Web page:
who will be next World Bank President What will they do


Muckraking (UPDATED) seems to know no limits. In a Forbes article Gary Weiss says, "aw, shucks, what he did ain't so bad." Better informed people disagree.

At issue is the very smallest of small potatoes. Let's dwell on it for a moment, because this anthill has been turned into an Everest by the people who want to kick him out. Did Wolfowitz bend or break the bank's ethics rules when he arranged a hefty pay increase for his girlfriend, bank staffer Shaha Riza? At the time, she was being forced to transfer to the State Department to avoid a conflict of interest. Riza didn't want to leave. She--rightly--didn't think it was fair that her career at the bank was being cut short. So Wolfowitz arranged for her transfer, and for her to get additional cash as recompense for the forced departure.

If Wolfowitz had been a rogue elephant, scheming behind everybody's back on behalf of his girlfriend, I could understand why this might be a slightly distressing incident.

It turns out there was a fair bit of scheming, and breaking of rules, and then having spokesman Kevin Kellums tell both the Washington Post and the New Yorker that the Board had approved all this. Even Wolfowitz has backed off that canard.

However, it has been known for weeks--since Richard Behar broke the story on FoxNews.com April 14--that the bank's own ethics committee "had known the terms of the settlement with Riza for at least a year." Fox found that while Wolfowitz "did indeed dictate the lucrative terms of Riza's salary to the bank's human resources chief, he also took steps to try and determine if what he was doing was right--seemingly trying to navigate his way through an arcane bureaucracy with a maze of unusual rules and procedures."

Again, found out. Not so. And now even his lawyer, Bob Bennett, acknowledged that the source of the "lost career" scenario, and the salary projection, was none other than Shaha. And the doubling of her pension (from $56,000 to over $100,000 per year) certainly helps, too. Wolfowitz, a veteran of State, and Defence, and Johns Hopkins SAIS, should certainly know how to navigate bureaucracies far more arcane than the Bank's.

Wolfowitz has already apologized for what he describes as a "mistake"--about as severe a term as one can use--so he has already shown the requisite remorse. So why not let him stay?

But since his humble apology at the Spring Meetings opening press conference, he seems to have hired an expensive lawyer, who's produced two backpeddling documents. The first said "my client has nothing to apologize for" and, the second, when that didn't work "well, let's just say that mistakes were made and everyone acted in good faith." Sounds like two attempts for a deal.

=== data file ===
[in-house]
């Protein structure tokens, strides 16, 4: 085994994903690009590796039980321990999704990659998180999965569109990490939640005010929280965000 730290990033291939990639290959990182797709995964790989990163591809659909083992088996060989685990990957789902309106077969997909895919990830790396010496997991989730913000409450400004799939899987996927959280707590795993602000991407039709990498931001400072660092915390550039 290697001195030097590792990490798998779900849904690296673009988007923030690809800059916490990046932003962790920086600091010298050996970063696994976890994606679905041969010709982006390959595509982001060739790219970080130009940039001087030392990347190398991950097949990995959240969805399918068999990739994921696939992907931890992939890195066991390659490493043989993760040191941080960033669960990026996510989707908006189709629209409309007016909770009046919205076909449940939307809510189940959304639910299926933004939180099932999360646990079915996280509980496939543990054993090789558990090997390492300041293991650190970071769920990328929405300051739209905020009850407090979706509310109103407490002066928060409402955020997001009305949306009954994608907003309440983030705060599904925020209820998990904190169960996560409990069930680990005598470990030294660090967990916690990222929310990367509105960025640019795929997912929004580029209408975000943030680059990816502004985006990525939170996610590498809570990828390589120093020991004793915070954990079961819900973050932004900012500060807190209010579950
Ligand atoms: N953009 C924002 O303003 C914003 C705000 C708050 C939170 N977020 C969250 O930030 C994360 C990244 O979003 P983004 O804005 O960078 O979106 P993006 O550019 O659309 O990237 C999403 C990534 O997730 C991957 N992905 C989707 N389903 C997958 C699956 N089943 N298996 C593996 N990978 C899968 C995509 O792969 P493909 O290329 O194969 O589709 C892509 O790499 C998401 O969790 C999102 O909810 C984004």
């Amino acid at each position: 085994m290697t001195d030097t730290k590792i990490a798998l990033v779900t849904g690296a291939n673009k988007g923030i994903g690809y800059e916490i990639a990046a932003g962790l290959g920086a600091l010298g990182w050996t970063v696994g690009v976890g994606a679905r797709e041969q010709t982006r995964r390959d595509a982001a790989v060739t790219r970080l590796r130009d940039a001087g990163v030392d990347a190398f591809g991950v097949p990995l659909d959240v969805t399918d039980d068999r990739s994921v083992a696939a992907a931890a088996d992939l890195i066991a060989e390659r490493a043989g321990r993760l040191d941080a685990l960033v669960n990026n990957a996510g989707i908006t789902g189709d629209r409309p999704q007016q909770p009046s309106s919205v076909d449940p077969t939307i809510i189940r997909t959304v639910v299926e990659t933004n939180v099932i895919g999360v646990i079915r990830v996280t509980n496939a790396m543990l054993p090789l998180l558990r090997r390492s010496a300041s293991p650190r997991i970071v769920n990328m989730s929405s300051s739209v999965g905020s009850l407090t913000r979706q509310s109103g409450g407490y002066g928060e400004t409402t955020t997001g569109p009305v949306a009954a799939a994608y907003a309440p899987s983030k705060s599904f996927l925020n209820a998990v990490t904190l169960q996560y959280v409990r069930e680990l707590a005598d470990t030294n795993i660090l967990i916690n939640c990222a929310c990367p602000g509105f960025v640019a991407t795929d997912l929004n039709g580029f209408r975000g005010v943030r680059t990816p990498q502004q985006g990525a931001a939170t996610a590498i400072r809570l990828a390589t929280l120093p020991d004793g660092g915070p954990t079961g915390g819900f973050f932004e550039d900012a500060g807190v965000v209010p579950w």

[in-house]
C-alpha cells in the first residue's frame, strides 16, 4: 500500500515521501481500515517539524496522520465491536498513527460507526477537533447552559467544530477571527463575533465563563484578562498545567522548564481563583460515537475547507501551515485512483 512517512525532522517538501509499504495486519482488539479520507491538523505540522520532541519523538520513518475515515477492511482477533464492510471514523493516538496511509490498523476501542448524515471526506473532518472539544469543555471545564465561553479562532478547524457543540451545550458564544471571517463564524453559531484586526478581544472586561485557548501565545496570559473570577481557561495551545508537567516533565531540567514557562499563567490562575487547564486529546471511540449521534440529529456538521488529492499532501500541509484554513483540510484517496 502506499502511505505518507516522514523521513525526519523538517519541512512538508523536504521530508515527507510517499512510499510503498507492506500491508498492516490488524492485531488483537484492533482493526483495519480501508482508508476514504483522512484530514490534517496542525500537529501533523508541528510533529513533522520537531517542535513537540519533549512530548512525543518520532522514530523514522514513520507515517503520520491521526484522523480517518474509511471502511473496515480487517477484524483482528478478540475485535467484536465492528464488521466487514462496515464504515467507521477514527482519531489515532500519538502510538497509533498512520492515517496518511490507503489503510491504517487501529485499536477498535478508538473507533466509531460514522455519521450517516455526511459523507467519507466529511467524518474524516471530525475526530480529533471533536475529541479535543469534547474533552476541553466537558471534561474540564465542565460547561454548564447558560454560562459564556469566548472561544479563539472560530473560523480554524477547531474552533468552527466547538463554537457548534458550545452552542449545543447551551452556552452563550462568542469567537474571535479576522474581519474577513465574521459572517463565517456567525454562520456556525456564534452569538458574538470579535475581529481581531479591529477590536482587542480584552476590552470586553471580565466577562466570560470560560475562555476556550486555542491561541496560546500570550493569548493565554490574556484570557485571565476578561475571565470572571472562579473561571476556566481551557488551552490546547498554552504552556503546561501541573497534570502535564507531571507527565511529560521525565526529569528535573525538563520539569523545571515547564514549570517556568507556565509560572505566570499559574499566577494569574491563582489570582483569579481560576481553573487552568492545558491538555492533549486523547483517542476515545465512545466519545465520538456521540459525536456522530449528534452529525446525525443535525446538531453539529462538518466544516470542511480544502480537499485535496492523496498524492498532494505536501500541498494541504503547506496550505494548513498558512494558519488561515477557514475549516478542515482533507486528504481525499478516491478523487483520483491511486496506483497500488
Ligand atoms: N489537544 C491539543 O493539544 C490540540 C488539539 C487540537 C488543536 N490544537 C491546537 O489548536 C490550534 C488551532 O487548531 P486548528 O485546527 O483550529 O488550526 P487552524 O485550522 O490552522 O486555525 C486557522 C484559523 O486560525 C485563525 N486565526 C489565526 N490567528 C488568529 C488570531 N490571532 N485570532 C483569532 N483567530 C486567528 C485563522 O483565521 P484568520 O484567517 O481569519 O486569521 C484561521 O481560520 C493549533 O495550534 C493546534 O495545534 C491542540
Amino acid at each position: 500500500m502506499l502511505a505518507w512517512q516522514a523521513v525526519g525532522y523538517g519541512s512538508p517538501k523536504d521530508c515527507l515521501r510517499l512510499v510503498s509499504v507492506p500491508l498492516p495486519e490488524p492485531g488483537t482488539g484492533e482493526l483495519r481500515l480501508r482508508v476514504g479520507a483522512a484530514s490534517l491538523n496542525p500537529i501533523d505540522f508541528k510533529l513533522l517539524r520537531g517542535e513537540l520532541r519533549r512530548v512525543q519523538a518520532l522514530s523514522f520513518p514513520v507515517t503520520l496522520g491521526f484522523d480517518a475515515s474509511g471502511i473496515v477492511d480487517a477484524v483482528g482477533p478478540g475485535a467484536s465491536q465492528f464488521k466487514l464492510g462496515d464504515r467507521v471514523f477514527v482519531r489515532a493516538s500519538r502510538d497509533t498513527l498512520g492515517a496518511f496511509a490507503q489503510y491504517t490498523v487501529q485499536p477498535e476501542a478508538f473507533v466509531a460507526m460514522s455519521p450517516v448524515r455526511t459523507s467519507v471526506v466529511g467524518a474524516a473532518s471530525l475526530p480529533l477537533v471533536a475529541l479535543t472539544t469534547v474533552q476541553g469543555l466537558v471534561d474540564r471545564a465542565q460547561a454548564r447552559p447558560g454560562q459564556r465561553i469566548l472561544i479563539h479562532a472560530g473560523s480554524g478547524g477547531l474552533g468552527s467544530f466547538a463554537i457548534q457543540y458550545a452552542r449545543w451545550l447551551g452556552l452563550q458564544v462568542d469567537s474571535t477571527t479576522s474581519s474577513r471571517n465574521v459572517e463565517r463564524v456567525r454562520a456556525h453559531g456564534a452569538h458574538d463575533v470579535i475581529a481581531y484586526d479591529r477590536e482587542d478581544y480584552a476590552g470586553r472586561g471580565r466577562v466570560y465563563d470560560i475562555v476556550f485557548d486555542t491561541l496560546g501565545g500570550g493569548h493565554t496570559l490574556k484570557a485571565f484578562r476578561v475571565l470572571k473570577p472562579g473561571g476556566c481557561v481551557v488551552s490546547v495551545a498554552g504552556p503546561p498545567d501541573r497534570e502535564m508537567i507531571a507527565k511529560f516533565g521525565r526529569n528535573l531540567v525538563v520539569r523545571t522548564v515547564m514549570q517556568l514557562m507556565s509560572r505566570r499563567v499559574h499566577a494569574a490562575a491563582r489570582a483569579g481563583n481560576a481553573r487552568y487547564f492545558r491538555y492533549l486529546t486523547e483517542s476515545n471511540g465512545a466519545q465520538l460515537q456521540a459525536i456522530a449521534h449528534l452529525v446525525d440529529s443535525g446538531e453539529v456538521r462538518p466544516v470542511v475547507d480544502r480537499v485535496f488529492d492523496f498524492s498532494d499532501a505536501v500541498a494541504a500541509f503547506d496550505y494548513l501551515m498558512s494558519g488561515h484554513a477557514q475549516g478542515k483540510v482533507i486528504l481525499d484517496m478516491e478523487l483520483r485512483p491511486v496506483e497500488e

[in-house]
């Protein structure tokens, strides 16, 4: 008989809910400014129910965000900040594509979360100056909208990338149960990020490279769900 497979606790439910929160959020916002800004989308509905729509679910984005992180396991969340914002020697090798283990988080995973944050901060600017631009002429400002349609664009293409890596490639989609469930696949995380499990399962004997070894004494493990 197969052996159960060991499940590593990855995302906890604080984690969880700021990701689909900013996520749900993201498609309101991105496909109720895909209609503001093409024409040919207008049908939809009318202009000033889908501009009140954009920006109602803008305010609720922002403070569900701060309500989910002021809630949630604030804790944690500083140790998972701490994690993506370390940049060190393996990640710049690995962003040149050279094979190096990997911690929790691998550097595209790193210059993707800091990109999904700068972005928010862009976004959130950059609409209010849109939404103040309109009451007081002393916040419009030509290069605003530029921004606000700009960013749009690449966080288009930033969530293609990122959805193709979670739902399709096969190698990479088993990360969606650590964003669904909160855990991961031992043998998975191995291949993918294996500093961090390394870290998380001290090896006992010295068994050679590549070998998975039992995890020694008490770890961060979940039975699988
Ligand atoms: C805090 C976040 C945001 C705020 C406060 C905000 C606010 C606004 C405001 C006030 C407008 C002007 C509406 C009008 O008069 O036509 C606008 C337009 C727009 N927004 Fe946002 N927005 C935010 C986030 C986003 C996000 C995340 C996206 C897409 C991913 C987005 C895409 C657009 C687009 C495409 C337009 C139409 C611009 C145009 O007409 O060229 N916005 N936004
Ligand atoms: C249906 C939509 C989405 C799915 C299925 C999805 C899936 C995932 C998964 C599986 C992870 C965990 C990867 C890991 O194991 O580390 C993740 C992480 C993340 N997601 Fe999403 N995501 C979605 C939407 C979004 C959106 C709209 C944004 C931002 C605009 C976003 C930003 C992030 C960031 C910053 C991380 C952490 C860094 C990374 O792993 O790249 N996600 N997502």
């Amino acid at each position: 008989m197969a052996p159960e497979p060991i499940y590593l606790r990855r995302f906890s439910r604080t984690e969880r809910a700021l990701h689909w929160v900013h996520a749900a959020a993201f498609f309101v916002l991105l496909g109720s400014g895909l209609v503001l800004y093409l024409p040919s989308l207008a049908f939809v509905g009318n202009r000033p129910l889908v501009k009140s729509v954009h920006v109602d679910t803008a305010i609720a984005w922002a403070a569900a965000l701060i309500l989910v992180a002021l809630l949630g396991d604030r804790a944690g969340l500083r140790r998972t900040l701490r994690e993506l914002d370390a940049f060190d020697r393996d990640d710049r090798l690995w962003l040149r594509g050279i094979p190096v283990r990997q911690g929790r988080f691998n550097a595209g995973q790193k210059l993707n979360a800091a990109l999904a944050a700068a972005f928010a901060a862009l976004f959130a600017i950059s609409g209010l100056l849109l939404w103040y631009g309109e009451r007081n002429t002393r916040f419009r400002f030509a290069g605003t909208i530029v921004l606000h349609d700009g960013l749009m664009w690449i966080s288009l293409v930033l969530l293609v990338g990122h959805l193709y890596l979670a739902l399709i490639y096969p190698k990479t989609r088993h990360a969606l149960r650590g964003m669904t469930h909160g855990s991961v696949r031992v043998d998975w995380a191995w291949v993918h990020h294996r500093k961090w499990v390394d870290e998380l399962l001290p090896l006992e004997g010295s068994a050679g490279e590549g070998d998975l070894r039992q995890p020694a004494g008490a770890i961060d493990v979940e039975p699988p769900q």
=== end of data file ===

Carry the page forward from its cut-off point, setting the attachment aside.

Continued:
Let's not forget that in late March, word leaked out that China had threatened to stop borrowing if the anti-corruption drive wasn't watered down. "Making loans to developing countries is central to the bank's very reason for existence," FoxNews reported at the time, "so the threat to quit borrowing is a blow at its mission, and to the job security of some 26,000 World Bank bureaucrats, staffers and consultants around the world."

We will never know for sure why the China memo leaked out, and who leaked it. Buy think for a minute about some possible reasons.

China is no longer a big borrower, compared to the $2-3 bn they borrowed annually in the 90s. China could pay off its debt to the Bank and IDA in a heartbeat, if they wanted, and we all know that. If you were trying to embarrass China by suggesting that they didn't take corruption seriously, and weren't on-side with the unanimously approved GAC strategy and action plan, that would be another matter. Probably untrue, since China deals pretty firmly with corrupt officials (in general, but with significant exceptions, but other superpowers do, too). Maybe the reason they won't let INT look at corruption allegations in China is, like extraditions from Europe, the death penalty is a reason to be cautious about turning up something that might invoke criminal penalties.

And why would anyone try to embarrass China? Who would do that, and how would it serve them? Certainly not the Bank (whether you accept FOX's analysis or not).

Deep Insider ~ May 04, 2007

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